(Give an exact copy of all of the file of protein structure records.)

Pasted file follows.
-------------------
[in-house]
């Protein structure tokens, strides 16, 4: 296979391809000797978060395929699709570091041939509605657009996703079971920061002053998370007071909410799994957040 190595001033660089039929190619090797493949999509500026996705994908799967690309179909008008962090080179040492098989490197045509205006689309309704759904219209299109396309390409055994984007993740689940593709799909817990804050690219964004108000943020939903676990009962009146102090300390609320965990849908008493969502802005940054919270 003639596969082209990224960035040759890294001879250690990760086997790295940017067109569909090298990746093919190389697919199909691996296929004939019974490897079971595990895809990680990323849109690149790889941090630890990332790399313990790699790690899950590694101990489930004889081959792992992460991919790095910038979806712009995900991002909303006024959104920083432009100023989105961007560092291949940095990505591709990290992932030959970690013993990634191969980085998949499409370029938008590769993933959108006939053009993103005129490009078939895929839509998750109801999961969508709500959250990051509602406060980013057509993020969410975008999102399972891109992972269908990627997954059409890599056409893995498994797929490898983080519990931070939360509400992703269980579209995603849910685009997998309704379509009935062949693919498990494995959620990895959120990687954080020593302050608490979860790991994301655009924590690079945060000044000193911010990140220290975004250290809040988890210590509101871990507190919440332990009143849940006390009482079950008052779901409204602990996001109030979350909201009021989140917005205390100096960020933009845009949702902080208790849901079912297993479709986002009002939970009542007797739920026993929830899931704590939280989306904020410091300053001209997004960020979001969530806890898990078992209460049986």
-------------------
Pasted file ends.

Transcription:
[in-house]
């Protein structure tokens, strides 16, 4: 296979391809000797978060395929699709570091041939509605657009996703079971920061002053998370007071909410799994957040 190595001033660089039929190619090797493949999509500026996705994908799967690309179909008008962090080179040492098989490197045509205006689309309704759904219209299109396309390409055994984007993740689940593709799909817990804050690219964004108000943020939903676990009962009146102090300390609320965990849908008493969502802005940054919270 003639596969082209990224960035040759890294001879250690990760086997790295940017067109569909090298990746093919190389697919199909691996296929004939019974490897079971595990895809990680990323849109690149790889941090630890990332790399313990790699790690899950590694101990489930004889081959792992992460991919790095910038979806712009995900991002909303006024959104920083432009100023989105961007560092291949940095990505591709990290992932030959970690013993990634191969980085998949499409370029938008590769993933959108006939053009993103005129490009078939895929839509998750109801999961969508709500959250990051509602406060980013057509993020969410975008999102399972891109992972269908990627997954059409890599056409893995498994797929490898983080519990931070939360509400992703269980579209995603849910685009997998309704379509009935062949693919498990494995959620990895959120990687954080020593302050608490979860790991994301655009924590690079945060000044000193911010990140220290975004250290809040988890210590509101871990507190919440332990009143849940006390009482079950008052779901409204602990996001109030979350909201009021989140917005205390100096960020933009845009949702902080208790849901079912297993479709986002009002939970009542007797739920026993929830899931704590939280989306904020410091300053001209997004960020979001969530806890898990078992209460049986």